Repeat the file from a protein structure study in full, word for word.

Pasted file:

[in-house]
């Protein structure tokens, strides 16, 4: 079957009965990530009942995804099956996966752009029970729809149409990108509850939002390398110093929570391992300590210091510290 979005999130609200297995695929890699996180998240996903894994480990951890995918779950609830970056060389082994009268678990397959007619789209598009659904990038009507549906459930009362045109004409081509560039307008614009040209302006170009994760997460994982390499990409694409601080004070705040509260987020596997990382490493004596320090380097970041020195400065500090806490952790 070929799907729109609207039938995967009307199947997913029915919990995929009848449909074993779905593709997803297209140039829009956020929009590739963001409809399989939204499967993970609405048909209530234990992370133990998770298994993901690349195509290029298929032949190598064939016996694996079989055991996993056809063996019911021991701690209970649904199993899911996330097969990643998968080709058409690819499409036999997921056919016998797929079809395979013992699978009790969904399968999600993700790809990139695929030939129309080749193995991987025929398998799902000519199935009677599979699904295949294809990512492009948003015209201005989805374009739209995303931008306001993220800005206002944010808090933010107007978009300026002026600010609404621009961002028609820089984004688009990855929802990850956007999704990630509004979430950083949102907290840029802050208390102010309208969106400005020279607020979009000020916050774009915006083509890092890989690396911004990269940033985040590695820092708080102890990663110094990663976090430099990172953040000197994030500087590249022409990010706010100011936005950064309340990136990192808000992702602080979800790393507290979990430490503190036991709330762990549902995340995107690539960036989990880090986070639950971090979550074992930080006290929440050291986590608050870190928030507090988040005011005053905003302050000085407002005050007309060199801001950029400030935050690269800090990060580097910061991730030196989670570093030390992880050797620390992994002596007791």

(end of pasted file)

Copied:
[in-house]
């Protein structure tokens, strides 16, 4: 079957009965990530009942995804099956996966752009029970729809149409990108509850939002390398110093929570391992300590210091510290 979005999130609200297995695929890699996180998240996903894994480990951890995918779950609830970056060389082994009268678990397959007619789209598009659904990038009507549906459930009362045109004409081509560039307008614009040209302006170009994760997460994982390499990409694409601080004070705040509260987020596997990382490493004596320090380097970041020195400065500090806490952790 070929799907729109609207039938995967009307199947997913029915919990995929009848449909074993779905593709997803297209140039829009956020929009590739963001409809399989939204499967993970609405048909209530234990992370133990998770298994993901690349195509290029298929032949190598064939016996694996079989055991996993056809063996019911021991701690209970649904199993899911996330097969990643998968080709058409690819499409036999997921056919016998797929079809395979013992699978009790969904399968999600993700790809990139695929030939129309080749193995991987025929398998799902000519199935009677599979699904295949294809990512492009948003015209201005989805374009739209995303931008306001993220800005206002944010808090933010107007978009300026002026600010609404621009961002028609820089984004688009990855929802990850956007999704990630509004979430950083949102907290840029802050208390102010309208969106400005020279607020979009000020916050774009915006083509890092890989690396911004990269940033985040590695820092708080102890990663110094990663976090430099990172953040000197994030500087590249022409990010706010100011936005950064309340990136990192808000992702602080979800790393507290979990430490503190036991709330762990549902995340995107690539960036989990880090986070639950971090979550074992930080006290929440050291986590608050870190928030507090988040005011005053905003302050000085407002005050007309060199801001950029400030935050690269800090990060580097910061991730030196989670570093030390992880050797620390992994002596007791």